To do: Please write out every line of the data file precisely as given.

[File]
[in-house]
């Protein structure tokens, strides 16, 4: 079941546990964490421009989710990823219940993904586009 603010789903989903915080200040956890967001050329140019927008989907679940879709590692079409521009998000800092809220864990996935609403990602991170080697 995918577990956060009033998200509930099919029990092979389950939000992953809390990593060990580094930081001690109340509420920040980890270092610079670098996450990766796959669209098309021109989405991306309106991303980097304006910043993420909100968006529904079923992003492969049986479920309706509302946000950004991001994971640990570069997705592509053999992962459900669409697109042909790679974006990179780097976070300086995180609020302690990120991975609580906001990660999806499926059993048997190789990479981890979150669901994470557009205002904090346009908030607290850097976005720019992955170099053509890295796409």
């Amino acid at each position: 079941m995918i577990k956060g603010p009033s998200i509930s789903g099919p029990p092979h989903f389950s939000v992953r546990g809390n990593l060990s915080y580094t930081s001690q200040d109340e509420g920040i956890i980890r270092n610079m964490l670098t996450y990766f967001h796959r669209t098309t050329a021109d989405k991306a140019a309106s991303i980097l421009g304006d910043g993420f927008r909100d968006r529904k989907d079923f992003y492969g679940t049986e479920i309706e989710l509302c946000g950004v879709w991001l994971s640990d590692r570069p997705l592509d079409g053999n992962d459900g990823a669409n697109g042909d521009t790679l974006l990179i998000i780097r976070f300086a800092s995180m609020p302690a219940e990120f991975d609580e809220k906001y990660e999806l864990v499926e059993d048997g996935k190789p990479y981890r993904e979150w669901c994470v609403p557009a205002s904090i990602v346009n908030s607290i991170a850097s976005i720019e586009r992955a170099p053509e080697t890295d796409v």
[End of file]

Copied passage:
[in-house]
């Protein structure tokens, strides 16, 4: 079941546990964490421009989710990823219940993904586009 603010789903989903915080200040956890967001050329140019927008989907679940879709590692079409521009998000800092809220864990996935609403990602991170080697 995918577990956060009033998200509930099919029990092979389950939000992953809390990593060990580094930081001690109340509420920040980890270092610079670098996450990766796959669209098309021109989405991306309106991303980097304006910043993420909100968006529904079923992003492969049986479920309706509302946000950004991001994971640990570069997705592509053999992962459900669409697109042909790679974006990179780097976070300086995180609020302690990120991975609580906001990660999806499926059993048997190789990479981890979150669901994470557009205002904090346009908030607290850097976005720019992955170099053509890295796409």
């Amino acid at each position: 079941m995918i577990k956060g603010p009033s998200i509930s789903g099919p029990p092979h989903f389950s939000v992953r546990g809390n990593l060990s915080y580094t930081s001690q200040d109340e509420g920040i956890i980890r270092n610079m964490l670098t996450y990766f967001h796959r669209t098309t050329a021109d989405k991306a140019a309106s991303i980097l421009g304006d910043g993420f927008r909100d968006r529904k989907d079923f992003y492969g679940t049986e479920i309706e989710l509302c946000g950004v879709w991001l994971s640990d590692r570069p997705l592509d079409g053999n992962d459900g990823a669409n697109g042909d521009t790679l974006l990179i998000i780097r976070f300086a800092s995180m609020p302690a219940e990120f991975d609580e809220k906001y990660e999806l864990v499926e059993d048997g996935k190789p990479y981890r993904e979150w669901c994470v609403p557009a205002s904090i990602v346009n908030s607290i991170a850097s976005i720019e586009r992955a170099p053509e080697t890295d796409v």